Internet Immortality?

Posted: May 3, 2013 in Education, Uncategorized
Tags: , , , ,
Lighthouse beam at sunset

Lighthouse beam at sunset (Photo credit: McBadger)

I’ve been a little slack of late – despite school holidays, I’ve only written one post and that was at the start of the break. However, I’ve noticed that my blog has managed to keep going on, despite my absence. Not massive numbers (it is still less than a year old) but enough to make me wonder, given enough steam, how long the thing could go on, on its own terms.I’ve written about a Post’s use by date before, as well as which Post generates the most traffic. For me, it is my 2nd Post, exploring two texts (Frankenstein and Blade Runner) we study as part of our senior school syllabus in Australia.
In some ways this is ironic – I originally wrote this as a marker’s feedback document for the final year students. Currently it stands at nearly double the next best Post’s effort (a lesson plan for a drama activity called ROBOT) at 154 to 84 views. Sure it is one of the oldest posts, but it still pops up as the one sought out the most often. Of course, this does not take into account the views to the blog itself (the home page) or the About page, both of which are way higher.

So in terms of my theme, I’m thinking of the automated lighthouse, shining out into the night long after the need for humans to reside there has ended. The light still shines out, warning ships of the danger… or perhaps it is an inverse idea – the light shines out, showing the ship at sea where the site resides.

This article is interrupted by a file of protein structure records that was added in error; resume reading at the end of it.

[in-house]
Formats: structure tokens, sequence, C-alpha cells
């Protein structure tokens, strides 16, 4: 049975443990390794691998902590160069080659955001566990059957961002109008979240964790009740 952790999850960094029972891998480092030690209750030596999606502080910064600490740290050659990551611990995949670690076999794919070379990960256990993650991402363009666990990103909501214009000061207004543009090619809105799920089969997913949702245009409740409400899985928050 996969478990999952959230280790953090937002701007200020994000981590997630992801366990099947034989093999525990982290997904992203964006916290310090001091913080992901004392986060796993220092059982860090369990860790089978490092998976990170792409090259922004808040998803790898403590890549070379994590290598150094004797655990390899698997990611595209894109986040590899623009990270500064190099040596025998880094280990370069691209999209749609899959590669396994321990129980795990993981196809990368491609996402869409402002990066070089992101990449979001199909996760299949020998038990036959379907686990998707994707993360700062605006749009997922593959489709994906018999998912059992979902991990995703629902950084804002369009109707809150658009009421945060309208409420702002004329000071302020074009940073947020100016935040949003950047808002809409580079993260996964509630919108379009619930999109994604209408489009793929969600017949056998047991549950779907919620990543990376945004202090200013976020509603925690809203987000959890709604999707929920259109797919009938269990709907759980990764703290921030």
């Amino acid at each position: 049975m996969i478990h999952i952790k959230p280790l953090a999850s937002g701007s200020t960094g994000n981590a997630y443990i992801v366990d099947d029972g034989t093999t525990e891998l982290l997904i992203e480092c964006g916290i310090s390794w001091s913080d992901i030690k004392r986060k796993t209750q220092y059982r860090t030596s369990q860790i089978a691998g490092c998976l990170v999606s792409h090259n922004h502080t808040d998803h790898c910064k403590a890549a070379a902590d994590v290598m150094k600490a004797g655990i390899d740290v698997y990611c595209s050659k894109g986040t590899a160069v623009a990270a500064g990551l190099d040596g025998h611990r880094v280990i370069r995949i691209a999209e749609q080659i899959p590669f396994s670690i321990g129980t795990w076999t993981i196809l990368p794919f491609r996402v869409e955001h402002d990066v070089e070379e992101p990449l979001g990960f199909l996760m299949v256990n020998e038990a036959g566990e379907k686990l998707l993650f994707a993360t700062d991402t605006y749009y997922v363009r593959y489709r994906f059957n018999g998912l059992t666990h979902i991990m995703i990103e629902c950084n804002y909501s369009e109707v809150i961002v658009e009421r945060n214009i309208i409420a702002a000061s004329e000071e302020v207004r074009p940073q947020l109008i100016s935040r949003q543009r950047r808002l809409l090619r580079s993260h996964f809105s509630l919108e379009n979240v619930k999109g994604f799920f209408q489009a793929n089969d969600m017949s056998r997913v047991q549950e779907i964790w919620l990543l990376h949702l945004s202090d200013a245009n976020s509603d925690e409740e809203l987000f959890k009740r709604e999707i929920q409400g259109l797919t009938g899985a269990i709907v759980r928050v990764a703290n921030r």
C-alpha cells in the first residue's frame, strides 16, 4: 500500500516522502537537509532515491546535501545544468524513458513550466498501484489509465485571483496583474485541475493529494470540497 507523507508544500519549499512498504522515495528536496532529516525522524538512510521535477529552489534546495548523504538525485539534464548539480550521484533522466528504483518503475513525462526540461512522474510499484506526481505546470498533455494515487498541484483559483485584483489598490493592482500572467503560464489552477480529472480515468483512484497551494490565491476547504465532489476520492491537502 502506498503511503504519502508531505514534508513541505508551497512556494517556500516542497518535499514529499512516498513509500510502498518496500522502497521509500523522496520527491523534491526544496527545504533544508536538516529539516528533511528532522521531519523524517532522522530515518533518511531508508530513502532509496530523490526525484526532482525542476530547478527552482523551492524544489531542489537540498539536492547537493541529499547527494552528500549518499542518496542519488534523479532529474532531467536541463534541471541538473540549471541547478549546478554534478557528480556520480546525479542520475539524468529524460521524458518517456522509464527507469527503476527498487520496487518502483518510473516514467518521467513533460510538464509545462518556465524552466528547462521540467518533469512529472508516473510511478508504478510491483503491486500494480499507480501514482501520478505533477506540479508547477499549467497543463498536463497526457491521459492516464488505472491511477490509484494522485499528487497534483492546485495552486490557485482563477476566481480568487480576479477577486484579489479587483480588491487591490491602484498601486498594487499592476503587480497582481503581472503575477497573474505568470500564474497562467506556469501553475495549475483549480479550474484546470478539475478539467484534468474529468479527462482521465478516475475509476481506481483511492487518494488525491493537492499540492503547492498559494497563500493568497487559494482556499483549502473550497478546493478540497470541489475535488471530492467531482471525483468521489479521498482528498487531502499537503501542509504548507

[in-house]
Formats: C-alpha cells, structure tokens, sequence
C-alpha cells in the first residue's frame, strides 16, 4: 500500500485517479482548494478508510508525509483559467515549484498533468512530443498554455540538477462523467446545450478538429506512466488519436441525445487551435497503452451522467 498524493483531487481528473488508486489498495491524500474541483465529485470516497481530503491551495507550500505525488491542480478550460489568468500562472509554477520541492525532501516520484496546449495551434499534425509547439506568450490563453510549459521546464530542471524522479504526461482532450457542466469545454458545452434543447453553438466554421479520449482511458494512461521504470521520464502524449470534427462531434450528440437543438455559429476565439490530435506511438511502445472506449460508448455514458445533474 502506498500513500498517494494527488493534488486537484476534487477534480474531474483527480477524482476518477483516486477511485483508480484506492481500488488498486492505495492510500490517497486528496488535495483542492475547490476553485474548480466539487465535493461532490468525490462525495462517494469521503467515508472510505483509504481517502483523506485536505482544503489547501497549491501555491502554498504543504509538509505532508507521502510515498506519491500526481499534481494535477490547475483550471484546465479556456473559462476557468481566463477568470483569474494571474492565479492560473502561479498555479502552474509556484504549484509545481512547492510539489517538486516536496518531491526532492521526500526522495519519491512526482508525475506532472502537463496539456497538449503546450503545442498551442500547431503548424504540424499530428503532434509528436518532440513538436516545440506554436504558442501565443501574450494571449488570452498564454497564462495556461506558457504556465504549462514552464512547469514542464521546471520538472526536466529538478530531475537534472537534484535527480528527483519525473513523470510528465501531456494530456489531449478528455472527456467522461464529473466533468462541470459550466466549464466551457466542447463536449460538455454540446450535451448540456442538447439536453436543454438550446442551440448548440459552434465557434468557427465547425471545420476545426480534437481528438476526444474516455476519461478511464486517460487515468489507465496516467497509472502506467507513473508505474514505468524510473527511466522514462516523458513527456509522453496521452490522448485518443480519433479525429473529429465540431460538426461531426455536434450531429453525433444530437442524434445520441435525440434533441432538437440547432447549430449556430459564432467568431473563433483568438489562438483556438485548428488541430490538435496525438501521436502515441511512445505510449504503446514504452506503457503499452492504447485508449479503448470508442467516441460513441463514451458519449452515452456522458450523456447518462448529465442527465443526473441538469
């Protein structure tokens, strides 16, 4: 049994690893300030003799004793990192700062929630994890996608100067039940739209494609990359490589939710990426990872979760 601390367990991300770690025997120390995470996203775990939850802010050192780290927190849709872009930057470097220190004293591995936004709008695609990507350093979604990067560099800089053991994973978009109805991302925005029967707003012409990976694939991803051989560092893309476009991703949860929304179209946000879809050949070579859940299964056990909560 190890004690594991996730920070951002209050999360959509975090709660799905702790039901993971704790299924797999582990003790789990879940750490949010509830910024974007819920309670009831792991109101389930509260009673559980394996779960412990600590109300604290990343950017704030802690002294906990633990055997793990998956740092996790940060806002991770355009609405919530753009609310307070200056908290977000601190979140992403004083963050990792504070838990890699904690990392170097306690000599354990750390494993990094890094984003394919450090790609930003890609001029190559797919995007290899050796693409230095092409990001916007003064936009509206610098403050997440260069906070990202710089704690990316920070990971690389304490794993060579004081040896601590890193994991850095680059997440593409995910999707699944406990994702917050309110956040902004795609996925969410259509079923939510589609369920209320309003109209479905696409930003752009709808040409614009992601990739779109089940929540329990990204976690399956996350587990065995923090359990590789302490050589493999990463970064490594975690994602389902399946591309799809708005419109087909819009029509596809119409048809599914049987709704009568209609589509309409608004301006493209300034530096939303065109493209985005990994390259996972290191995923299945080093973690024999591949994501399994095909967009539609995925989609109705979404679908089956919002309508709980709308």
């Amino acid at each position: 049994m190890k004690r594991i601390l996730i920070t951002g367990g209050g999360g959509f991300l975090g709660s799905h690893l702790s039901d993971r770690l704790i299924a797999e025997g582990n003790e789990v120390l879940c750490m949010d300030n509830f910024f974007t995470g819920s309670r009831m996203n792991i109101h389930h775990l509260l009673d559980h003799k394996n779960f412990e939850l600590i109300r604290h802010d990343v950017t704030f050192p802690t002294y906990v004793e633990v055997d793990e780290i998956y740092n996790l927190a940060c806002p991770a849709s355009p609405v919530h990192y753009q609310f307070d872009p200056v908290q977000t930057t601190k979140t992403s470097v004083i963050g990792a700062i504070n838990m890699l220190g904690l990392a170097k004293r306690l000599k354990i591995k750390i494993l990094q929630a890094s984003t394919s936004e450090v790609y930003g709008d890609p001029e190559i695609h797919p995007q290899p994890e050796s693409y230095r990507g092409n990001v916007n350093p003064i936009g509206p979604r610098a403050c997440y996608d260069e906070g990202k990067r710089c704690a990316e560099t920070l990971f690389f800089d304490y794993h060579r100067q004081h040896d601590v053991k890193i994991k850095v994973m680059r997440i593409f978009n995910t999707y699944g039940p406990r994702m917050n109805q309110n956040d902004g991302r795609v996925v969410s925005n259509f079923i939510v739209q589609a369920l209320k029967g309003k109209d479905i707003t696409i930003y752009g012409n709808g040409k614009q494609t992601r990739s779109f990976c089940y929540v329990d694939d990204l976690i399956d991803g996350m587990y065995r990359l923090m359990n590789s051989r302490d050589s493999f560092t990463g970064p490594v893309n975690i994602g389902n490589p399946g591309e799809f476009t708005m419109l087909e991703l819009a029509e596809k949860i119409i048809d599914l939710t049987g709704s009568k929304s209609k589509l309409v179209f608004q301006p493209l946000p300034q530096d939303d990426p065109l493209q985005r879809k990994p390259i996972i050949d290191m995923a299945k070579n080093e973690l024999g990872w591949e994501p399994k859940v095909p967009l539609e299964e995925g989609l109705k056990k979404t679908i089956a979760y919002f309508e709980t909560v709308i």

unmanned scientific probes Voyager

We’ve had the idea of space junk for just over half a century… items floating about in space that have served their purpose long ago, or like the Voyager Spacecraft, have wildly surpassed their original design parameters. The internet has already seen sites where their owners have already passed away, yet the site goes on, like Voyager, into the inky future. The internet detritus can only increase dramatically in the years to come. It is kind of inspiring in one sense; that your work will go on existing, long after you’ve stopped writing… or existing. Is this our 21st Century version of immortality, where a site could go on for hundreds of years, so long as the server and hosts continue to exist. But at the same time, I am reminded of one of my favourite writers from my childhood – Ray Bradbury – and his story from the Martian Chronicles There Will Come Soft RainsA house that continues on long after its occupants have gone. And that immortality is kind of sad in a way.

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Comments
  1. words4jp says:

    wow – what a wonderful post and a thought I have yer to think – i mean ponder. It is scary and sad. To think my off-spring may someday read what it is I am writing to you right now is mind boggling! I can feel a screenplay in here somewhere…………………………..

  2. cgparkin says:

    Good point! Thanks for stopping by once again.

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